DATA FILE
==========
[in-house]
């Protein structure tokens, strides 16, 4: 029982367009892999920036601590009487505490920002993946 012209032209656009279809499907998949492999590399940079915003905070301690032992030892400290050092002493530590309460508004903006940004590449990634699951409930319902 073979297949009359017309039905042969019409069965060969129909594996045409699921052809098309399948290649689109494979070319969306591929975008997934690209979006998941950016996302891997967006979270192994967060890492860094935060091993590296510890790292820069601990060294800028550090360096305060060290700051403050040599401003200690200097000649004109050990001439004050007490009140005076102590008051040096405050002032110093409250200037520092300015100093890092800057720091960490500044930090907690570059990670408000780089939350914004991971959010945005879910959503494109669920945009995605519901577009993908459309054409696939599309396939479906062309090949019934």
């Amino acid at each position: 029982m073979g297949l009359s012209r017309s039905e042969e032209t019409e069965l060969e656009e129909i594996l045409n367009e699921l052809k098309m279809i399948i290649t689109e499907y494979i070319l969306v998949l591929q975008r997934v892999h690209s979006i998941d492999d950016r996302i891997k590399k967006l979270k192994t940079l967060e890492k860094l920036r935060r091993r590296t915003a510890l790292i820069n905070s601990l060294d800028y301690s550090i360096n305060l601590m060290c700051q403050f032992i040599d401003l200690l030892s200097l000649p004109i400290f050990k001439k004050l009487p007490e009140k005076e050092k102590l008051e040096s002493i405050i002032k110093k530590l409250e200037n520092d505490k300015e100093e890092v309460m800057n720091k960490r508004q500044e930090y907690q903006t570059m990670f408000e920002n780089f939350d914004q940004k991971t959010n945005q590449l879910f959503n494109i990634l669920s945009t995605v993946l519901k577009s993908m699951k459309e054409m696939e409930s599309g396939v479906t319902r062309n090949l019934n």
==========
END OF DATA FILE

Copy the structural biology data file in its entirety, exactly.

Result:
[in-house]
């Protein structure tokens, strides 16, 4: 029982367009892999920036601590009487505490920002993946 012209032209656009279809499907998949492999590399940079915003905070301690032992030892400290050092002493530590309460508004903006940004590449990634699951409930319902 073979297949009359017309039905042969019409069965060969129909594996045409699921052809098309399948290649689109494979070319969306591929975008997934690209979006998941950016996302891997967006979270192994967060890492860094935060091993590296510890790292820069601990060294800028550090360096305060060290700051403050040599401003200690200097000649004109050990001439004050007490009140005076102590008051040096405050002032110093409250200037520092300015100093890092800057720091960490500044930090907690570059990670408000780089939350914004991971959010945005879910959503494109669920945009995605519901577009993908459309054409696939599309396939479906062309090949019934």
């Amino acid at each position: 029982m073979g297949l009359s012209r017309s039905e042969e032209t019409e069965l060969e656009e129909i594996l045409n367009e699921l052809k098309m279809i399948i290649t689109e499907y494979i070319l969306v998949l591929q975008r997934v892999h690209s979006i998941d492999d950016r996302i891997k590399k967006l979270k192994t940079l967060e890492k860094l920036r935060r091993r590296t915003a510890l790292i820069n905070s601990l060294d800028y301690s550090i360096n305060l601590m060290c700051q403050f032992i040599d401003l200690l030892s200097l000649p004109i400290f050990k001439k004050l009487p007490e009140k005076e050092k102590l008051e040096s002493i405050i002032k110093k530590l409250e200037n520092d505490k300015e100093e890092v309460m800057n720091k960490r508004q500044e930090y907690q903006t570059m990670f408000e920002n780089f939350d914004q940004k991971t959010n945005q590449l879910f959503n494109i990634l669920s945009t995605v993946l519901k577009s993908m699951k459309e054409m696939e409930s599309g396939v479906t319902r062309n090949l019934n």